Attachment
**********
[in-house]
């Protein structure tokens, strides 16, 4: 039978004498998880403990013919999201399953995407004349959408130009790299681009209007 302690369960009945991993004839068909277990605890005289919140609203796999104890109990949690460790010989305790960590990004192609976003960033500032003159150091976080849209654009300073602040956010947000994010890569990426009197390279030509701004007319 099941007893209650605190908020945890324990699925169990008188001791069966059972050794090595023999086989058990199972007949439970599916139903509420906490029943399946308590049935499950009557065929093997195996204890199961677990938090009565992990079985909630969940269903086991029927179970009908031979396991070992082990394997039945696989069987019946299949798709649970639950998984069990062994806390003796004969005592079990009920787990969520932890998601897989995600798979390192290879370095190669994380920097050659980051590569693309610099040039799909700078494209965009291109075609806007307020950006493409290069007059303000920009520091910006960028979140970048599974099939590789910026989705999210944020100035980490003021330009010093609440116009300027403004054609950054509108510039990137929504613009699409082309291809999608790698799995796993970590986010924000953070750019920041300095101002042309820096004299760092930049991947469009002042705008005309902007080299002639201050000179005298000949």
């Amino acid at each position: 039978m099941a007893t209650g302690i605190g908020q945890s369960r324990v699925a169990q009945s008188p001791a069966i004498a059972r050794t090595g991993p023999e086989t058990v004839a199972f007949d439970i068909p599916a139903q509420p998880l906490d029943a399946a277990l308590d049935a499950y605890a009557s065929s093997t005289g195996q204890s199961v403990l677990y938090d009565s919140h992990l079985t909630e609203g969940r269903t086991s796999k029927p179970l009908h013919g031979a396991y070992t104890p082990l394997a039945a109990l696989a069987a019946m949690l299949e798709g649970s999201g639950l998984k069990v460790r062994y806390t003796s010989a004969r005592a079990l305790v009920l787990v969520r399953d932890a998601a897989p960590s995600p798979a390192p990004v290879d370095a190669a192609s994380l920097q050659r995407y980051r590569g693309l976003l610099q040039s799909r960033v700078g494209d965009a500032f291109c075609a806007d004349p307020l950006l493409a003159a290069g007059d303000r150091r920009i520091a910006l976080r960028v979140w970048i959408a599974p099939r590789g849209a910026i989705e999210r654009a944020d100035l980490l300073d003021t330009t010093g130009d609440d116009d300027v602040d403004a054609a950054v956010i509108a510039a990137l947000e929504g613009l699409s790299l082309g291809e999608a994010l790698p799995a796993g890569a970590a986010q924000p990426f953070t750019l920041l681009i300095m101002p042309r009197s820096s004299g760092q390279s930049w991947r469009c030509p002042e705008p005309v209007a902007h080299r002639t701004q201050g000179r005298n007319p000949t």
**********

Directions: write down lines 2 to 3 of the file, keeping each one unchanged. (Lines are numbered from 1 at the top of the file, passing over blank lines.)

């Protein structure tokens, strides 16, 4: 039978004498998880403990013919999201399953995407004349959408130009790299681009209007 302690369960009945991993004839068909277990605890005289919140609203796999104890109990949690460790010989305790960590990004192609976003960033500032003159150091976080849209654009300073602040956010947000994010890569990426009197390279030509701004007319 099941007893209650605190908020945890324990699925169990008188001791069966059972050794090595023999086989058990199972007949439970599916139903509420906490029943399946308590049935499950009557065929093997195996204890199961677990938090009565992990079985909630969940269903086991029927179970009908031979396991070992082990394997039945696989069987019946299949798709649970639950998984069990062994806390003796004969005592079990009920787990969520932890998601897989995600798979390192290879370095190669994380920097050659980051590569693309610099040039799909700078494209965009291109075609806007307020950006493409290069007059303000920009520091910006960028979140970048599974099939590789910026989705999210944020100035980490003021330009010093609440116009300027403004054609950054509108510039990137929504613009699409082309291809999608790698799995796993970590986010924000953070750019920041300095101002042309820096004299760092930049991947469009002042705008005309902007080299002639201050000179005298000949």
């Amino acid at each position: 039978m099941a007893t209650g302690i605190g908020q945890s369960r324990v699925a169990q009945s008188p001791a069966i004498a059972r050794t090595g991993p023999e086989t058990v004839a199972f007949d439970i068909p599916a139903q509420p998880l906490d029943a399946a277990l308590d049935a499950y605890a009557s065929s093997t005289g195996q204890s199961v403990l677990y938090d009565s919140h992990l079985t909630e609203g969940r269903t086991s796999k029927p179970l009908h013919g031979a396991y070992t104890p082990l394997a039945a109990l696989a069987a019946m949690l299949e798709g649970s999201g639950l998984k069990v460790r062994y806390t003796s010989a004969r005592a079990l305790v009920l787990v969520r399953d932890a998601a897989p960590s995600p798979a390192p990004v290879d370095a190669a192609s994380l920097q050659r995407y980051r590569g693309l976003l610099q040039s799909r960033v700078g494209d965009a500032f291109c075609a806007d004349p307020l950006l493409a003159a290069g007059d303000r150091r920009i520091a910006l976080r960028v979140w970048i959408a599974p099939r590789g849209a910026i989705e999210r654009a944020d100035l980490l300073d003021t330009t010093g130009d609440d116009d300027v602040d403004a054609a950054v956010i509108a510039a990137l947000e929504g613009l699409s790299l082309g291809e999608a994010l790698p799995a796993g890569a970590a986010q924000p990426f953070t750019l920041l681009i300095m101002p042309r009197s820096s004299g760092q390279s930049w991947r469009c030509p002042e705008p005309v209007a902007h080299r002639t701004q201050g000179r005298n007319p000949t």